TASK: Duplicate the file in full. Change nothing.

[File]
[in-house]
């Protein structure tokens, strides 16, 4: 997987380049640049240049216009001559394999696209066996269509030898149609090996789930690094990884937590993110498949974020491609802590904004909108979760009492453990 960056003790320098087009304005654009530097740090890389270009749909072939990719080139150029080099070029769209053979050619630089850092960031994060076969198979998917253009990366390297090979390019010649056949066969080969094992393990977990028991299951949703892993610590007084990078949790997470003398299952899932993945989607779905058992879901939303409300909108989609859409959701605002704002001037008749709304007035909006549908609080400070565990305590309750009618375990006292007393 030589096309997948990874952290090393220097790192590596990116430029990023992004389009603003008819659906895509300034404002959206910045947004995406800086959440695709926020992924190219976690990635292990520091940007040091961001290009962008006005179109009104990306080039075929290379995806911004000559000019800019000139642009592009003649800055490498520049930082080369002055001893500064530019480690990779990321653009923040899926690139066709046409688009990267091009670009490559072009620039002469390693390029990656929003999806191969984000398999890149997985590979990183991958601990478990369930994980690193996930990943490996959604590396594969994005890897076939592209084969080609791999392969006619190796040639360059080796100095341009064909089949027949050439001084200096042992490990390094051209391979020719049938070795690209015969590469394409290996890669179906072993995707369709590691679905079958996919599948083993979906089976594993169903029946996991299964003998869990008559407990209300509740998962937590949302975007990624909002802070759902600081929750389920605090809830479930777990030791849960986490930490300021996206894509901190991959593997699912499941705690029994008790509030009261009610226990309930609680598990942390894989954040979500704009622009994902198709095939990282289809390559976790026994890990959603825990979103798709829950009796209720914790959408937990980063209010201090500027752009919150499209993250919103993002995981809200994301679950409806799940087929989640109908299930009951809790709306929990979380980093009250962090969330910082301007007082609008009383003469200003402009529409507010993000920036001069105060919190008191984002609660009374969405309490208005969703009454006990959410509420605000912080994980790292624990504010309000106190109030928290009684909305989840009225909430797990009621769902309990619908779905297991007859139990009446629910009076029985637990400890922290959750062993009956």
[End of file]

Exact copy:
[in-house]
């Protein structure tokens, strides 16, 4: 997987380049640049240049216009001559394999696209066996269509030898149609090996789930690094990884937590993110498949974020491609802590904004909108979760009492453990 960056003790320098087009304005654009530097740090890389270009749909072939990719080139150029080099070029769209053979050619630089850092960031994060076969198979998917253009990366390297090979390019010649056949066969080969094992393990977990028991299951949703892993610590007084990078949790997470003398299952899932993945989607779905058992879901939303409300909108989609859409959701605002704002001037008749709304007035909006549908609080400070565990305590309750009618375990006292007393 030589096309997948990874952290090393220097790192590596990116430029990023992004389009603003008819659906895509300034404002959206910045947004995406800086959440695709926020992924190219976690990635292990520091940007040091961001290009962008006005179109009104990306080039075929290379995806911004000559000019800019000139642009592009003649800055490498520049930082080369002055001893500064530019480690990779990321653009923040899926690139066709046409688009990267091009670009490559072009620039002469390693390029990656929003999806191969984000398999890149997985590979990183991958601990478990369930994980690193996930990943490996959604590396594969994005890897076939592209084969080609791999392969006619190796040639360059080796100095341009064909089949027949050439001084200096042992490990390094051209391979020719049938070795690209015969590469394409290996890669179906072993995707369709590691679905079958996919599948083993979906089976594993169903029946996991299964003998869990008559407990209300509740998962937590949302975007990624909002802070759902600081929750389920605090809830479930777990030791849960986490930490300021996206894509901190991959593997699912499941705690029994008790509030009261009610226990309930609680598990942390894989954040979500704009622009994902198709095939990282289809390559976790026994890990959603825990979103798709829950009796209720914790959408937990980063209010201090500027752009919150499209993250919103993002995981809200994301679950409806799940087929989640109908299930009951809790709306929990979380980093009250962090969330910082301007007082609008009383003469200003402009529409507010993000920036001069105060919190008191984002609660009374969405309490208005969703009454006990959410509420605000912080994980790292624990504010309000106190109030928290009684909305989840009225909430797990009621769902309990619908779905297991007859139990009446629910009076029985637990400890922290959750062993009956």